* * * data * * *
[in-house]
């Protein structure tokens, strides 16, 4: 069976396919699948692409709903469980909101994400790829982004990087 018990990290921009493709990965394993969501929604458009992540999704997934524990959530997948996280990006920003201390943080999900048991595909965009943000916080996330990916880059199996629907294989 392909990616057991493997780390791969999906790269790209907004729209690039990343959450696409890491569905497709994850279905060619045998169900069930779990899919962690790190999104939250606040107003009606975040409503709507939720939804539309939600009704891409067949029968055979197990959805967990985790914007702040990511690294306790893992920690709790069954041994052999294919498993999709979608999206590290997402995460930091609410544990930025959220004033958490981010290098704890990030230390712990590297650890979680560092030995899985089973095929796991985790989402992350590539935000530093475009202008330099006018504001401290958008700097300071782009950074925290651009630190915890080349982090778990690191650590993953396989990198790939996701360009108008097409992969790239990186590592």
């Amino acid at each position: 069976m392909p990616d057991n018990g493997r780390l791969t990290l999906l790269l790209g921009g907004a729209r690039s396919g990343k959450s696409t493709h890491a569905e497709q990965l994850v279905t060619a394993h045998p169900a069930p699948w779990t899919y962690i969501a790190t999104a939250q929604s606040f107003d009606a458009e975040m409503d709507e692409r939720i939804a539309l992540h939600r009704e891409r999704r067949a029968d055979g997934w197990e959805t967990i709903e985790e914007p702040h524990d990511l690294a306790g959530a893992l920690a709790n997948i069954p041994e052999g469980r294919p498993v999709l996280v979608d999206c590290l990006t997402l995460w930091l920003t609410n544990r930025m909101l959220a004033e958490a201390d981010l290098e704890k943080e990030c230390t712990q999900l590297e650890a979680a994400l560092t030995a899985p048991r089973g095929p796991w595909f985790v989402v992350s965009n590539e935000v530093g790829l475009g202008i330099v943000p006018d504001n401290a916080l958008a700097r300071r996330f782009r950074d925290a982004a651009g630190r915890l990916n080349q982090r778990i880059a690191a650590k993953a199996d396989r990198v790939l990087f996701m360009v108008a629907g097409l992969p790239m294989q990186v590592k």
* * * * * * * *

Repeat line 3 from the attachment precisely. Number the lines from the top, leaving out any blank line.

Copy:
């Amino acid at each position: 069976m392909p990616d057991n018990g493997r780390l791969t990290l999906l790269l790209g921009g907004a729209r690039s396919g990343k959450s696409t493709h890491a569905e497709q990965l994850v279905t060619a394993h045998p169900a069930p699948w779990t899919y962690i969501a790190t999104a939250q929604s606040f107003d009606a458009e975040m409503d709507e692409r939720i939804a539309l992540h939600r009704e891409r999704r067949a029968d055979g997934w197990e959805t967990i709903e985790e914007p702040h524990d990511l690294a306790g959530a893992l920690a709790n997948i069954p041994e052999g469980r294919p498993v999709l996280v979608d999206c590290l990006t997402l995460w930091l920003t609410n544990r930025m909101l959220a004033e958490a201390d981010l290098e704890k943080e990030c230390t712990q999900l590297e650890a979680a994400l560092t030995a899985p048991r089973g095929p796991w595909f985790v989402v992350s965009n590539e935000v530093g790829l475009g202008i330099v943000p006018d504001n401290a916080l958008a700097r300071r996330f782009r950074d925290a982004a651009g630190r915890l990916n080349q982090r778990i880059a690191a650590k993953a199996d396989r990198v790939l990087f996701m360009v108008a629907g097409l992969p790239m294989q990186v590592k």